As "isolated" Russia signs a military deal with Cyprus, agrees bilateral trade with Greece, ratifies the $100 billion BRICS Bank, and offers to trade advanced anti-aircraft missiles to Iran, it seems threats of more sanctions against Putin and his nation are finding resistance from an unexpected place. With British PM David Cameron re-demanding that Russia be excluded from the SWIFT global financial payments system, none other than ECB Governing Council member Ewald Nowotny has exclaimed, "one has to be very careful here, exclusion of Russia from Swift would be very problematic because it could potentially undermine confidence in this system as a whole."
A SWIFT exclusion of Russia as a sanction against the EU-Ukraine Moscow because of the crisis had last been suggested by British Prime Minister David Cameron. Nowotny said he had spoken with EU Commissioner for Economic Affairs Pierre Moscovici... the question of the Russia-EU sanctions.
"I pointed out that one has to be very careful here," the governor said. Exclusion of Russia from Swift "we would see as very problematic because it could potentially undermine confidence in this system as a whole".
Austria would advocate a pragmatic way. His warning was not so much related to Austria, but on the credibility of the SWIFT system. This international payment system should be a neutral service, Nowotny said.
For Austria exclusion of Russia from Swift would have no immediate effect. However, Russia could then put retaliation, "and, of course, would have implications for all companies doing business in Russia there". But he assumed that it would not come to such a step. He would not comment on the sanctions, "only if sanctioned, this is not the appropriate field."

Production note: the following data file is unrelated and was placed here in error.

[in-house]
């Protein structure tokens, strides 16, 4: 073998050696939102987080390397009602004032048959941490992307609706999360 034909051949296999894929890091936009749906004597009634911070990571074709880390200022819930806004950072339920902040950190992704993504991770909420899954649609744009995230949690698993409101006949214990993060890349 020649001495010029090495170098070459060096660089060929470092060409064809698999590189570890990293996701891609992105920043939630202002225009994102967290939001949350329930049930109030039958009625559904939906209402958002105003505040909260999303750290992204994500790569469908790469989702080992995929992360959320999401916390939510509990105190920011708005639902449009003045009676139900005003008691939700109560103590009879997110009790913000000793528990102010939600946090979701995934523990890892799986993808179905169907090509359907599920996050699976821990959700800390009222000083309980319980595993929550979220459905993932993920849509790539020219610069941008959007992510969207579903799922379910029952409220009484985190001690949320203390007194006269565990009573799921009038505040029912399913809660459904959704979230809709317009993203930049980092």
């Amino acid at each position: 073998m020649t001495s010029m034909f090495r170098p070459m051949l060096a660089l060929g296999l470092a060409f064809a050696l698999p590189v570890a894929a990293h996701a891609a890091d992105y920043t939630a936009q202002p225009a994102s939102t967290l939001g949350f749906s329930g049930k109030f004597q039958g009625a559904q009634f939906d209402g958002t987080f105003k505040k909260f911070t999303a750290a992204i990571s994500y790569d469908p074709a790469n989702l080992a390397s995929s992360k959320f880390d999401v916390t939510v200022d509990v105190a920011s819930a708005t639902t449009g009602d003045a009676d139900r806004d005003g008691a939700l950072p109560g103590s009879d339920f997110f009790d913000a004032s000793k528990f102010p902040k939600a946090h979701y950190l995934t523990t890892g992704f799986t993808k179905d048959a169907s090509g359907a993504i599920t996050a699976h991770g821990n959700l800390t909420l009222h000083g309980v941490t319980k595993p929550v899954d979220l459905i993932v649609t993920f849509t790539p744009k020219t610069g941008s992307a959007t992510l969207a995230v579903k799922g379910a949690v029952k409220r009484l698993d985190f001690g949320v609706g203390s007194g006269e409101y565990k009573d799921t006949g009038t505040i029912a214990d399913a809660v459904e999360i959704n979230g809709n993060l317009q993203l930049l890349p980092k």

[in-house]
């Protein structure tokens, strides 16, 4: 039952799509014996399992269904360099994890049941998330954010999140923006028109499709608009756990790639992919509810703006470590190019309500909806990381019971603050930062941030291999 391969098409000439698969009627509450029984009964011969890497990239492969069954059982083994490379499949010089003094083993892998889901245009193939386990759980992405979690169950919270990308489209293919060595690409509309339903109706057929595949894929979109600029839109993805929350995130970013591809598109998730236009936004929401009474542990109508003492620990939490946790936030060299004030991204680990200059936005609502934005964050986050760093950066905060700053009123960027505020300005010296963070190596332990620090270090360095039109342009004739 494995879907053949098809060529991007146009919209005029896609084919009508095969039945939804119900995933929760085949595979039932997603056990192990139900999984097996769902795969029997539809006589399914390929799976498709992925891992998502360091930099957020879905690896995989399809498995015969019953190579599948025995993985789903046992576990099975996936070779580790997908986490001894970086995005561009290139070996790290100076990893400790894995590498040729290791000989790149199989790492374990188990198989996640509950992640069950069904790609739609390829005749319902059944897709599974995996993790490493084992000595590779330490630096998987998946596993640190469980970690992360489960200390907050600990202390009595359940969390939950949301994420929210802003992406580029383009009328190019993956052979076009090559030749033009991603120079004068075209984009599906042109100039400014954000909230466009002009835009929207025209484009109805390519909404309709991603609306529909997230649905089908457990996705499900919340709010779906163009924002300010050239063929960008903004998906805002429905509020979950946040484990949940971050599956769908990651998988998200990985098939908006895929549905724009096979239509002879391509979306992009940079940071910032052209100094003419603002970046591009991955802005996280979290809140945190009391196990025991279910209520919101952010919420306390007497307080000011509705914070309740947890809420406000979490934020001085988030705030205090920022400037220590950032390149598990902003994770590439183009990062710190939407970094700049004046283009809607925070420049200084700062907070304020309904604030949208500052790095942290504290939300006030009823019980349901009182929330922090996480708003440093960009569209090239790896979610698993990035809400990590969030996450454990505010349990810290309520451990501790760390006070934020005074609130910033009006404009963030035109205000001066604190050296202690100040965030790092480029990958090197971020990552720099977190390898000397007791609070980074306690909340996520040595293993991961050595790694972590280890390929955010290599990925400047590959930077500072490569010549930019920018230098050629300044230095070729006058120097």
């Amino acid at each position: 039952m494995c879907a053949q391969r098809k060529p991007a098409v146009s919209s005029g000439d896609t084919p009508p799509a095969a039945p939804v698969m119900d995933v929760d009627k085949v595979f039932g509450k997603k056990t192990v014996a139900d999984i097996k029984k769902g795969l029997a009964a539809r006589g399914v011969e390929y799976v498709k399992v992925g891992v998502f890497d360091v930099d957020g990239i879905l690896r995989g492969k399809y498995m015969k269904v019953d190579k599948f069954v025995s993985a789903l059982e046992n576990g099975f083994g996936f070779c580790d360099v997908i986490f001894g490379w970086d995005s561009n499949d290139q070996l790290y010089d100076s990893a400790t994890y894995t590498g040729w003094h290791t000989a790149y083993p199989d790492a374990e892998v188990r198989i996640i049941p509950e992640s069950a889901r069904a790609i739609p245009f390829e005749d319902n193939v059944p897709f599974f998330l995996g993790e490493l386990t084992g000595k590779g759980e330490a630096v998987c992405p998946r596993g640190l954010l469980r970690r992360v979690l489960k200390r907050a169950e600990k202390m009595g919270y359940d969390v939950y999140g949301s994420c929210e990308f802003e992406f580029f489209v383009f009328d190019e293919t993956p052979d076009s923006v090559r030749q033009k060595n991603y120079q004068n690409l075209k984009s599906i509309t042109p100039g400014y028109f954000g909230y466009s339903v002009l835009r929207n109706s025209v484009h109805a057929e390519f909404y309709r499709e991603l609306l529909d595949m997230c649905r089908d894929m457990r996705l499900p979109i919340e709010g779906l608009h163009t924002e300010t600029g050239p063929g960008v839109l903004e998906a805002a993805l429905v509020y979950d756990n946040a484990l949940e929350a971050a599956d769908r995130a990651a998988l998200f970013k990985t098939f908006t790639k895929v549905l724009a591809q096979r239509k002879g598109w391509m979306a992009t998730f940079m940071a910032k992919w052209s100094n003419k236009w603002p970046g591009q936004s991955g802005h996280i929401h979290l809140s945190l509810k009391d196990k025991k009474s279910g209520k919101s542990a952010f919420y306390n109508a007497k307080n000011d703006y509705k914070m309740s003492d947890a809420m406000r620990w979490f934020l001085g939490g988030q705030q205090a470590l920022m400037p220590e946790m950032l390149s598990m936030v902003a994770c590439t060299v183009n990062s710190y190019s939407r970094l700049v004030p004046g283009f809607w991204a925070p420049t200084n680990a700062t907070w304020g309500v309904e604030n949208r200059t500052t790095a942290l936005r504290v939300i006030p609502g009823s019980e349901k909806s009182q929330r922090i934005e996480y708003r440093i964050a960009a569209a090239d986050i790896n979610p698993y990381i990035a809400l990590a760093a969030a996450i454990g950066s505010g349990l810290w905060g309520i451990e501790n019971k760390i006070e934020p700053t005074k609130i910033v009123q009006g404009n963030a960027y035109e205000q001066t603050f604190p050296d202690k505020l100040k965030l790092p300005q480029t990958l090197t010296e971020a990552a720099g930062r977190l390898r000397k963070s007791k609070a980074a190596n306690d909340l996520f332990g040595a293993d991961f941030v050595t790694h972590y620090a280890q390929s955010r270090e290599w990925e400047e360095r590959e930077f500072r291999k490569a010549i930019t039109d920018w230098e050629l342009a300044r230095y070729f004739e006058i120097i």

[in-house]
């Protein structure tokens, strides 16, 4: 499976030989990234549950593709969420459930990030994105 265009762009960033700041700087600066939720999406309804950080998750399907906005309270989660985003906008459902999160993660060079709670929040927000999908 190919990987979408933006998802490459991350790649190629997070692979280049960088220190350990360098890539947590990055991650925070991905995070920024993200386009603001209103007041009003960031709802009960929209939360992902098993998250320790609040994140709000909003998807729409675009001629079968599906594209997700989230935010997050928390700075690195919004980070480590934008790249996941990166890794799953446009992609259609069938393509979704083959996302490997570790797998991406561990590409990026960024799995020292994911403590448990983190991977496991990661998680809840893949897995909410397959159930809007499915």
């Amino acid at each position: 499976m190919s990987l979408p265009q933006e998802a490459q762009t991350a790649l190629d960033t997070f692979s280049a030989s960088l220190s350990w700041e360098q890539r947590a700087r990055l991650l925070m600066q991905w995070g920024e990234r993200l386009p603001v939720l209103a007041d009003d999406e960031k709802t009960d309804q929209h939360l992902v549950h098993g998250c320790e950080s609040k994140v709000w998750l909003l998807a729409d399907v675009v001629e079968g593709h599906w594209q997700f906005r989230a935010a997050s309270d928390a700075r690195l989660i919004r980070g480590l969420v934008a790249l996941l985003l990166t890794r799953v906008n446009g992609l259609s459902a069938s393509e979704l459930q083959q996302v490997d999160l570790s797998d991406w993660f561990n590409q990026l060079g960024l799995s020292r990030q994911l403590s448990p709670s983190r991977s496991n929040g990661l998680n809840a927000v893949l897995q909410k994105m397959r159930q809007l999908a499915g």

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Of course, Russia has already created an alternative to SWIFT - as it said it would...as Sputnik News reports,
Almost 91 domestic credit institutions have been incorporated into the new Russian financial system, the analogous of SWIFT, an international banking network.
The new service, will allow Russian banks to communicate seamlessly through the Central Bank of Russia.
It should be noted that Russia's Central Bank initiated the development of the country's own messaging system in response to repeated threats voiced by Moscow's Western partners to disconnect Russia from SWIFT.
Joining the global interbank system in 1989, Russia has become one of the most active users of SWIFT globally, sending hundreds of thousands of messages per day. In general, SWIFT provides a secure communication network for more than ten thousands of financial institutions around the world, approving transactions of trillions of US dollars.
Earlier this month Russian Deputy Prime Minister Igor Shuvalov expressed confidence that Russia would not be disconnected from SWIFT. In her turn, Russian Central Bank First Deputy Chair Ksenia Yudaeva called upon Russian civilians and financial institutions not to dramatize the current situation.
Russian experts point to the fact that Western businesses would face severe losses if they expelled Russia from the international SWIFT system. On the other hand, the alternative system launched by Russia might reduce the negative impacts caused by measures imposed by the West, including possible disconnection from SWIFT, and diminish Western financial dominance over Russia.
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...and one wonders how destabilizing it would be for the world financial system if Russia decided unilaterally to leave SWIFT?